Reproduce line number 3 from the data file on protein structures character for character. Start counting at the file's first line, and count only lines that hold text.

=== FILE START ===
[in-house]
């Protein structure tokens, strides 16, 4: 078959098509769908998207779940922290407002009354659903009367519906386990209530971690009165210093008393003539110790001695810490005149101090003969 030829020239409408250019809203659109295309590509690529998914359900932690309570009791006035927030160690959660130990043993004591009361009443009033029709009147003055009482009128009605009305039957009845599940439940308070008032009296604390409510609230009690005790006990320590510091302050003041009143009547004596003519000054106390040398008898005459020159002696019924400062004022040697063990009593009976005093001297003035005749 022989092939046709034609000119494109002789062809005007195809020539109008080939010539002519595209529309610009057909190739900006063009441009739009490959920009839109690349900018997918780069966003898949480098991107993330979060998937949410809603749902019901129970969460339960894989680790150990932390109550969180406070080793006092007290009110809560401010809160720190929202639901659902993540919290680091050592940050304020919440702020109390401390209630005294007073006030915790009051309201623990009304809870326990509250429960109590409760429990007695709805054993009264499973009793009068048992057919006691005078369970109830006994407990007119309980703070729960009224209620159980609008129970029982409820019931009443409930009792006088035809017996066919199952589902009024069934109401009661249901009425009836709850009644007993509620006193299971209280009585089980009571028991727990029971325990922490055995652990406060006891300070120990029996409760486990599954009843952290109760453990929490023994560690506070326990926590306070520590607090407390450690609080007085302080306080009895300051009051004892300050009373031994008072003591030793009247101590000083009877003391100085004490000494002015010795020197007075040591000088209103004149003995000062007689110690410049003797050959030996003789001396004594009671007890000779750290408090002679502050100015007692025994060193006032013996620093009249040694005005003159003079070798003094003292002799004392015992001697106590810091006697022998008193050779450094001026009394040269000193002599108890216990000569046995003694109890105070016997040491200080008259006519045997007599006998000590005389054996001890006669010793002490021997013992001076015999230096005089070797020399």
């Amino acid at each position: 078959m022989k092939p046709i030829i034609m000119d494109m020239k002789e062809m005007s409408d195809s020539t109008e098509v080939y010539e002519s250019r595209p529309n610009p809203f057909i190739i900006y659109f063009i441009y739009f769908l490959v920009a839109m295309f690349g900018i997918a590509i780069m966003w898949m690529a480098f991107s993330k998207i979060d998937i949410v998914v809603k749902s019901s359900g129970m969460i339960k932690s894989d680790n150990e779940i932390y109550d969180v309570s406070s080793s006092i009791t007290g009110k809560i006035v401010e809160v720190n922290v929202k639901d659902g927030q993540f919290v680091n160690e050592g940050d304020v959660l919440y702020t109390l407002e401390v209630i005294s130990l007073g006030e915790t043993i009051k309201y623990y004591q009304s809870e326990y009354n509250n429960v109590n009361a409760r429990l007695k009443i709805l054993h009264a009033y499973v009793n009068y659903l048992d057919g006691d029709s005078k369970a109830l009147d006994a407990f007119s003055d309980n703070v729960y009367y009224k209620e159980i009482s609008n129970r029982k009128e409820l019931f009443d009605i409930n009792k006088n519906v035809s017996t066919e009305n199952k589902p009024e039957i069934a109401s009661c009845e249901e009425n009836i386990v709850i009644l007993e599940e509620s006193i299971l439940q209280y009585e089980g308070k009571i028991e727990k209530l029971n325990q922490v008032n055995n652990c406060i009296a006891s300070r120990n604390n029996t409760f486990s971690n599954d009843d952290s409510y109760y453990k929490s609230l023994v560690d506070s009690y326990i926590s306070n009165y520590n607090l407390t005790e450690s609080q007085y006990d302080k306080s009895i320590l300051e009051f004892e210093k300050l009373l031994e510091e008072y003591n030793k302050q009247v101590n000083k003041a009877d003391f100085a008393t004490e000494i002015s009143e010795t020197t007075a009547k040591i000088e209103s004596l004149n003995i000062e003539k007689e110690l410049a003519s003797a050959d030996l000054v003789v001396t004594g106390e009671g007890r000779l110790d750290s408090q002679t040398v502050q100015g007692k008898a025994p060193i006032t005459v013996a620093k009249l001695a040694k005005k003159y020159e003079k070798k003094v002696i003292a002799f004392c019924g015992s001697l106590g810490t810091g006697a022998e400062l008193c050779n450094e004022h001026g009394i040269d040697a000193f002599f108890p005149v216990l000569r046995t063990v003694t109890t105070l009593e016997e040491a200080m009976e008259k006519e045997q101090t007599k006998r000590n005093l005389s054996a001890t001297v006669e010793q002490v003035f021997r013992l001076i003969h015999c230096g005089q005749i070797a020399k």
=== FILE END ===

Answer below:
């Amino acid at each position: 078959m022989k092939p046709i030829i034609m000119d494109m020239k002789e062809m005007s409408d195809s020539t109008e098509v080939y010539e002519s250019r595209p529309n610009p809203f057909i190739i900006y659109f063009i441009y739009f769908l490959v920009a839109m295309f690349g900018i997918a590509i780069m966003w898949m690529a480098f991107s993330k998207i979060d998937i949410v998914v809603k749902s019901s359900g129970m969460i339960k932690s894989d680790n150990e779940i932390y109550d969180v309570s406070s080793s006092i009791t007290g009110k809560i006035v401010e809160v720190n922290v929202k639901d659902g927030q993540f919290v680091n160690e050592g940050d304020v959660l919440y702020t109390l407002e401390v209630i005294s130990l007073g006030e915790t043993i009051k309201y623990y004591q009304s809870e326990y009354n509250n429960v109590n009361a409760r429990l007695k009443i709805l054993h009264a009033y499973v009793n009068y659903l048992d057919g006691d029709s005078k369970a109830l009147d006994a407990f007119s003055d309980n703070v729960y009367y009224k209620e159980i009482s609008n129970r029982k009128e409820l019931f009443d009605i409930n009792k006088n519906v035809s017996t066919e009305n199952k589902p009024e039957i069934a109401s009661c009845e249901e009425n009836i386990v709850i009644l007993e599940e509620s006193i299971l439940q209280y009585e089980g308070k009571i028991e727990k209530l029971n325990q922490v008032n055995n652990c406060i009296a006891s300070r120990n604390n029996t409760f486990s971690n599954d009843d952290s409510y109760y453990k929490s609230l023994v560690d506070s009690y326990i926590s306070n009165y520590n607090l407390t005790e450690s609080q007085y006990d302080k306080s009895i320590l300051e009051f004892e210093k300050l009373l031994e510091e008072y003591n030793k302050q009247v101590n000083k003041a009877d003391f100085a008393t004490e000494i002015s009143e010795t020197t007075a009547k040591i000088e209103s004596l004149n003995i000062e003539k007689e110690l410049a003519s003797a050959d030996l000054v003789v001396t004594g106390e009671g007890r000779l110790d750290s408090q002679t040398v502050q100015g007692k008898a025994p060193i006032t005459v013996a620093k009249l001695a040694k005005k003159y020159e003079k070798k003094v002696i003292a002799f004392c019924g015992s001697l106590g810490t810091g006697a022998e400062l008193c050779n450094e004022h001026g009394i040269d040697a000193f002599f108890p005149v216990l000569r046995t063990v003694t109890t105070l009593e016997e040491a200080m009976e008259k006519e045997q101090t007599k006998r000590n005093l005389s054996a001890t001297v006669e010793q002490v003035f021997r013992l001076i003969h015999c230096g005089q005749i070797a020399k």